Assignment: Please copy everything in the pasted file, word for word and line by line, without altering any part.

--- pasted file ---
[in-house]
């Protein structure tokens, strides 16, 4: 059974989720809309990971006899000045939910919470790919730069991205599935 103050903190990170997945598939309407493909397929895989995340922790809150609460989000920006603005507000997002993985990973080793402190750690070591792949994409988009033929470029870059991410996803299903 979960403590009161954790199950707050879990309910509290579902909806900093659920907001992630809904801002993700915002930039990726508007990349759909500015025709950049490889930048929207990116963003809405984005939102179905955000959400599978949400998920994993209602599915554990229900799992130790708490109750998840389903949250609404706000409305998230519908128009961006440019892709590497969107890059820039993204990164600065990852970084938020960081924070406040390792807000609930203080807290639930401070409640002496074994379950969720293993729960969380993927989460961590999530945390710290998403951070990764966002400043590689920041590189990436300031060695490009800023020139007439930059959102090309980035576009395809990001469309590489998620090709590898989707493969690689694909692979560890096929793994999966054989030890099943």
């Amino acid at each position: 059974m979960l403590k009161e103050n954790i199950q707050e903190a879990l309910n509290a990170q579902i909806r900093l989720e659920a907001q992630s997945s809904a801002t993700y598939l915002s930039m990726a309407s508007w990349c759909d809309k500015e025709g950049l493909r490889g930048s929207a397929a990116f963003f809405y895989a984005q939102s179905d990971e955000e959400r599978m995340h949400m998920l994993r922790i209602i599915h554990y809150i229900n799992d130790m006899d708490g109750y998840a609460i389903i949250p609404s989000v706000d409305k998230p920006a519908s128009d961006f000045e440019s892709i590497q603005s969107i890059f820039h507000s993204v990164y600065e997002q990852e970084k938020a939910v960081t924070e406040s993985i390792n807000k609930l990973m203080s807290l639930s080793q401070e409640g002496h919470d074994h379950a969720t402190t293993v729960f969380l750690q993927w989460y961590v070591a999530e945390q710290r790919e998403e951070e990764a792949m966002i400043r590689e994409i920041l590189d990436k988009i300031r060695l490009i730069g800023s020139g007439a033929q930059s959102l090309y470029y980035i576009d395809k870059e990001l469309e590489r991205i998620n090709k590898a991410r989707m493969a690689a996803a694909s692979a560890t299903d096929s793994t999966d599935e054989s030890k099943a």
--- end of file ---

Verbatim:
[in-house]
């Protein structure tokens, strides 16, 4: 059974989720809309990971006899000045939910919470790919730069991205599935 103050903190990170997945598939309407493909397929895989995340922790809150609460989000920006603005507000997002993985990973080793402190750690070591792949994409988009033929470029870059991410996803299903 979960403590009161954790199950707050879990309910509290579902909806900093659920907001992630809904801002993700915002930039990726508007990349759909500015025709950049490889930048929207990116963003809405984005939102179905955000959400599978949400998920994993209602599915554990229900799992130790708490109750998840389903949250609404706000409305998230519908128009961006440019892709590497969107890059820039993204990164600065990852970084938020960081924070406040390792807000609930203080807290639930401070409640002496074994379950969720293993729960969380993927989460961590999530945390710290998403951070990764966002400043590689920041590189990436300031060695490009800023020139007439930059959102090309980035576009395809990001469309590489998620090709590898989707493969690689694909692979560890096929793994999966054989030890099943």
């Amino acid at each position: 059974m979960l403590k009161e103050n954790i199950q707050e903190a879990l309910n509290a990170q579902i909806r900093l989720e659920a907001q992630s997945s809904a801002t993700y598939l915002s930039m990726a309407s508007w990349c759909d809309k500015e025709g950049l493909r490889g930048s929207a397929a990116f963003f809405y895989a984005q939102s179905d990971e955000e959400r599978m995340h949400m998920l994993r922790i209602i599915h554990y809150i229900n799992d130790m006899d708490g109750y998840a609460i389903i949250p609404s989000v706000d409305k998230p920006a519908s128009d961006f000045e440019s892709i590497q603005s969107i890059f820039h507000s993204v990164y600065e997002q990852e970084k938020a939910v960081t924070e406040s993985i390792n807000k609930l990973m203080s807290l639930s080793q401070e409640g002496h919470d074994h379950a969720t402190t293993v729960f969380l750690q993927w989460y961590v070591a999530e945390q710290r790919e998403e951070e990764a792949m966002i400043r590689e994409i920041l590189d990436k988009i300031r060695l490009i730069g800023s020139g007439a033929q930059s959102l090309y470029y980035i576009d395809k870059e990001l469309e590489r991205i998620n090709k590898a991410r989707m493969a690689a996803a694909s692979a560890t299903d096929s793994t999966d599935e054989s030890k099943a």